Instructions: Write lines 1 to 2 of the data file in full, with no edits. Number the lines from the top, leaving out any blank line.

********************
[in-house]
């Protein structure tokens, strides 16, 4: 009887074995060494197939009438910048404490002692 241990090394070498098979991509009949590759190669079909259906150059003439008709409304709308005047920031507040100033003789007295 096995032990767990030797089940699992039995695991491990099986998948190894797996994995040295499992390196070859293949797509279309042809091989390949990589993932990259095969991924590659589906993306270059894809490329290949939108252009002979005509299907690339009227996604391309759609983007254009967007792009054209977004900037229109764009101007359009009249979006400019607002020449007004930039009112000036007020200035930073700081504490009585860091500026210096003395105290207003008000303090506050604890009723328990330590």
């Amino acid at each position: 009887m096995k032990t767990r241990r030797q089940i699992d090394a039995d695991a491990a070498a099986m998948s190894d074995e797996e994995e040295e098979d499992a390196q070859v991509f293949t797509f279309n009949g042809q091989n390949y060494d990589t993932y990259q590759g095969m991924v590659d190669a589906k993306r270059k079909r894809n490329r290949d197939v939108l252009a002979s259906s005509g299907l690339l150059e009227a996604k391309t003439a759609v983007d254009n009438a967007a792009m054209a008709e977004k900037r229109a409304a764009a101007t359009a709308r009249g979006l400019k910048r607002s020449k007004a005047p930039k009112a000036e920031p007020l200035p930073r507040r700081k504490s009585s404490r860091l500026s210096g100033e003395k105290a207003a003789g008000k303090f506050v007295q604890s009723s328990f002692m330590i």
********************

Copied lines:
[in-house]
């Protein structure tokens, strides 16, 4: 009887074995060494197939009438910048404490002692 241990090394070498098979991509009949590759190669079909259906150059003439008709409304709308005047920031507040100033003789007295 096995032990767990030797089940699992039995695991491990099986998948190894797996994995040295499992390196070859293949797509279309042809091989390949990589993932990259095969991924590659589906993306270059894809490329290949939108252009002979005509299907690339009227996604391309759609983007254009967007792009054209977004900037229109764009101007359009009249979006400019607002020449007004930039009112000036007020200035930073700081504490009585860091500026210096003395105290207003008000303090506050604890009723328990330590």